How to Create a Customer Satisfaction Survey (Complete Guide)

How To Create a Customer Satisfaction Survey

Table of Contents

Your customers are the lifeline of your business, and their experience with you is integral to your continued success. This is why customer satisfaction surveys are so important.

Think about why they came to you in the first place; to solve a problem they had. By measuring customer satisfaction, you can identify what is working for them and whether your product or service has created any other problems or frictions they have as individuals or as a whole.

What is a customer satisfaction survey?

Customer satisfaction surveys are designed to collect feedback from customers in order to measure the success of different elements of your business. Opening a line of communication enables you to identify what makes your customers happy and what aspects need improvement.

What Is a Customer Satisfaction Survey

How to measure customer satisfaction

Whilst your customer survey will have a whole range of questions relating to their experience with you, it is possible to measure customer satisfaction by determining your CSAT score. You can do this by asking a single question, but the question type you use will impact how you calculate your score:

  • Measuring CSAT with a scale
  • Measuring CSAT with a binary question
  • Measuring CSAT with a star rating

Measuring CSAT with a scale

To measure your customer satisfaction score with a scaled question type, all you need to ask is:

‘How satisfied were you with the [product/ service] you received?

You can then provide a 1 to 5 (or even 1 to 10) scale:

  1. Very unsatisfied
  2. Unsatisfied
  3. Neutral
  4. Satisfied
  5. Very satisfied
Measuring Customer Satisfaction With A Scale

Then, to calculate your score you’ll need to add up all the individual scores given, divide this by the maximum score possible and multiply that number by 100. This will give you your CSAT score as a percentage.

Measuring CSAT with a binary question

Measuring customer satisfaction with a binary (or dichotomous) question only requires two answer choices.

‘Are you satisfied with the [product/ service] you received?’

  • Yes
  • No
Measuring Customer Satisfaction With A Binary Question

To calculate your CSAT score with this method, you’ll need to divide the total number of positive (‘yes’) responses by the total number of responses received, then multiply this number by 100.

You can also apply this calculation to a scaled question, by dividing all respondents who chose the top two numbers in the scale by the maximum score possible and multiplying that by 100.

Measuring CSAT with a star rating

Star ratings are more general in nature, they’re not usually used to explore specific customer experiences. However, they are useful for giving a more zoomed out perspective of how your customers feel about you.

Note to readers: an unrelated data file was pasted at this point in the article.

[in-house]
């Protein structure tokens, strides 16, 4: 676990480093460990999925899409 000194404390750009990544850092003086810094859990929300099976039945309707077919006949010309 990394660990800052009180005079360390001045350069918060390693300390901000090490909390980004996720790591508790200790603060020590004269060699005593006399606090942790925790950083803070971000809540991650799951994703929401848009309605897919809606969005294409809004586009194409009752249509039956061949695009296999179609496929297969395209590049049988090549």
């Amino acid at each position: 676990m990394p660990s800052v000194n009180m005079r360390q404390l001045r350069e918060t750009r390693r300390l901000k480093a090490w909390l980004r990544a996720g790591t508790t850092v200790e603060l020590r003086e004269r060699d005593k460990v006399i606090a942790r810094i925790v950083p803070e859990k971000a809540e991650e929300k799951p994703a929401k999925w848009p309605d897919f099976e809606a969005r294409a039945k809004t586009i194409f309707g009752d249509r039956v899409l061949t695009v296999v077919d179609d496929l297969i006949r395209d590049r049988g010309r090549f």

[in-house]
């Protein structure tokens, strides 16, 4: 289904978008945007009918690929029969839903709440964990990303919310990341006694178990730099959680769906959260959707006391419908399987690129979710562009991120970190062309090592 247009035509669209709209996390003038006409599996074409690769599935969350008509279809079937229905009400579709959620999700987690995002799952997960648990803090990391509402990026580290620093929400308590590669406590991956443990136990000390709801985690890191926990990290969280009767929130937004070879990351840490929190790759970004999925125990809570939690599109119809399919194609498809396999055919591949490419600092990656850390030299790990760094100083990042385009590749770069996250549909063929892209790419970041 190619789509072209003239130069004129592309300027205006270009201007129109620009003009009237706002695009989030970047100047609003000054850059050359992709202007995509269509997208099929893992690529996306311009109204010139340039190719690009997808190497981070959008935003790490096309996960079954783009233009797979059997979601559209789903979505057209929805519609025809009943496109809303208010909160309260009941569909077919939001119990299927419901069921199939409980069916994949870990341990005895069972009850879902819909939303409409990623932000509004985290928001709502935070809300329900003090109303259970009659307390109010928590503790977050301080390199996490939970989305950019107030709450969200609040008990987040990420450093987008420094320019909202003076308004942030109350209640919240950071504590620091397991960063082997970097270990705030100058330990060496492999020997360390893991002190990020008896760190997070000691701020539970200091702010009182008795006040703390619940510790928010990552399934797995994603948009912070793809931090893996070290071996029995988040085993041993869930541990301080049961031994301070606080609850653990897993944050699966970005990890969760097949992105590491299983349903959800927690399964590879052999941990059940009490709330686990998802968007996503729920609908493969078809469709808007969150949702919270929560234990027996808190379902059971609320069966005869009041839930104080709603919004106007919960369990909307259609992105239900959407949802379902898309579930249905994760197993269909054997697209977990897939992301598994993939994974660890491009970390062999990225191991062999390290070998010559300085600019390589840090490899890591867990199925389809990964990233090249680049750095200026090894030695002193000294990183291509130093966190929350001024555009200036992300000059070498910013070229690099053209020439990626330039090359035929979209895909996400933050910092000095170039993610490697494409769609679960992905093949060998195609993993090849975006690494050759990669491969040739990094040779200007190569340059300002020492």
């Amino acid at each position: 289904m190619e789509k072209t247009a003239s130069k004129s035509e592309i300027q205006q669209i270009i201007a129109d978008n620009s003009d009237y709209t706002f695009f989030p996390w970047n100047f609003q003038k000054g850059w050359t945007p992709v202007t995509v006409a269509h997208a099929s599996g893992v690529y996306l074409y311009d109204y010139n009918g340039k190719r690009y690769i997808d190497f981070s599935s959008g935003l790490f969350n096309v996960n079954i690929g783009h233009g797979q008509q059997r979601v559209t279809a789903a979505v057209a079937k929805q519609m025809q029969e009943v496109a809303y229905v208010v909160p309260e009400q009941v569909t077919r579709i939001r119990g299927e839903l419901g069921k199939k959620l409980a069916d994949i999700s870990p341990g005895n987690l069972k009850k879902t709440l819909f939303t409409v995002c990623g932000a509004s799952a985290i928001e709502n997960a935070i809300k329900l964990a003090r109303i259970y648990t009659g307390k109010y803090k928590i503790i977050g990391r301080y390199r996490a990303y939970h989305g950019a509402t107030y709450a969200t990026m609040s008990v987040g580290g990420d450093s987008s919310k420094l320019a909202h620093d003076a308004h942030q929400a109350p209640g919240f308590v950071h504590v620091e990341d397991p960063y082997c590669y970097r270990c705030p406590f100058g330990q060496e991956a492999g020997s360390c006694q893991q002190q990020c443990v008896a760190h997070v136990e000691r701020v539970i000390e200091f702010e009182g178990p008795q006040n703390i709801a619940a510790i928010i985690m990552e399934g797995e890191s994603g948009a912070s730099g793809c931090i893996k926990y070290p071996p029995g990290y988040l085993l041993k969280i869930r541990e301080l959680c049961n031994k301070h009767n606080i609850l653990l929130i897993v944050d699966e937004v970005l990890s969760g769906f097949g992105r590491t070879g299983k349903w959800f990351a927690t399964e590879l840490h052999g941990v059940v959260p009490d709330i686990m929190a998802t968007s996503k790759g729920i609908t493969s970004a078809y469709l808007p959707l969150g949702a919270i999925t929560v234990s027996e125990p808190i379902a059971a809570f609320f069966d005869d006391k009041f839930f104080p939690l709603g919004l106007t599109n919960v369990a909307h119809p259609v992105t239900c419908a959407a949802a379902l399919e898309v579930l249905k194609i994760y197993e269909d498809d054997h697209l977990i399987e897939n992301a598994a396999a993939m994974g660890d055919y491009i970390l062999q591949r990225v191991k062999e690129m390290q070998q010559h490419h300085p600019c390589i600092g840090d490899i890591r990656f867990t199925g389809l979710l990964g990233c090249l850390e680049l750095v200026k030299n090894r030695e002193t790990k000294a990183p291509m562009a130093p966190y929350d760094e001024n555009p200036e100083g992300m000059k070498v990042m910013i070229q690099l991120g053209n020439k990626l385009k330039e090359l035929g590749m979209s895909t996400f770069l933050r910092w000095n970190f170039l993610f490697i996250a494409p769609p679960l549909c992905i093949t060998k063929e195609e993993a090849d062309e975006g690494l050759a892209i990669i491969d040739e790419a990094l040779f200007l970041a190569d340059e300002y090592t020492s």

‘How would you rate your experience with us?’

Measuring Customer Satisfaction With A Star Rating

The calculation for a star rating is as follows; the total number of stars given divided by the maximum number of stars achievable, multiplied by 5 (the total number of stars a respondent is able to award).

Other types of Customer Satisfaction Surveys

Customer satisfaction is directly influenced by their experiences. But there are other types of customer (or client) satisfaction surveys that you can conduct that tell you more about the way they feel about your business.

Two examples of these are Net Promoter Score surveys and Customer Effort Score surveys.

Net Promoter Score (NPS)

NPS surveys are used to determine your customer loyalty. You can quantify this by asking them one simple question:

‘How likely are you to recommend [product/ service] to a friend or colleague?’

To answer this question, customers choose a rating on an 11-point scale (0 to 10), from ‘Not Very Likely At All’ to ‘Extremely Likely’.

Net Promoter Score Question

Respondents are split into three categories based on what rating they select along this scale:

0 to 6 = Demoters
7 or 8 = Passives
9 and 10 = Promoters

Calculating your Net Promoter Score

NPS is calculated by subtracting the percentage of demoters from the percentage of promoters. Your final score will be between -100 and 100, where anything over 0 is considered a good score.

Customer Effort Score (CES)

CES surveys are used to measure how easy a specific action or process was for a customer to complete. The purpose of these surveys is to identify areas of friction, so you can remove them and improve customer experience. The types of things you can measure customer effort for are:

  • Navigating your website
  • Making an online purchase
  • Finding resources (e.g. help docs)
  • Customer support

Again, you can calculate your customer effort score with a scale ( 1 to 10) or a binary question (easy or hard). If you’re using a scale, divide the sum of all your CES by the total number of responses.

If you use a binary question, simply subtract the percentage of positive responses from the percentage of negative responses. If you are using a neutral answer option, you can ignore this when calculating CES in this way.

Why are Customer Satisfaction Surveys important?

It’s essential that you reach out to your customers for this information because there’s no guarantee they’d get in touch with you if they have an issue. It’s even less likely that customers will get in touch to tell you you’re doing a good job. This same logic applies to your customers sharing their experiences with others.

A survey found that 95% of respondents who had a bad experience shared it with someone they knew. This kind of negative word-of-mouth can be detrimental to generating new leads and customers. These respondents who had a bad experience were also 50% more likely to share their experience on social media and review sites, which can be permanently damaging to your brand.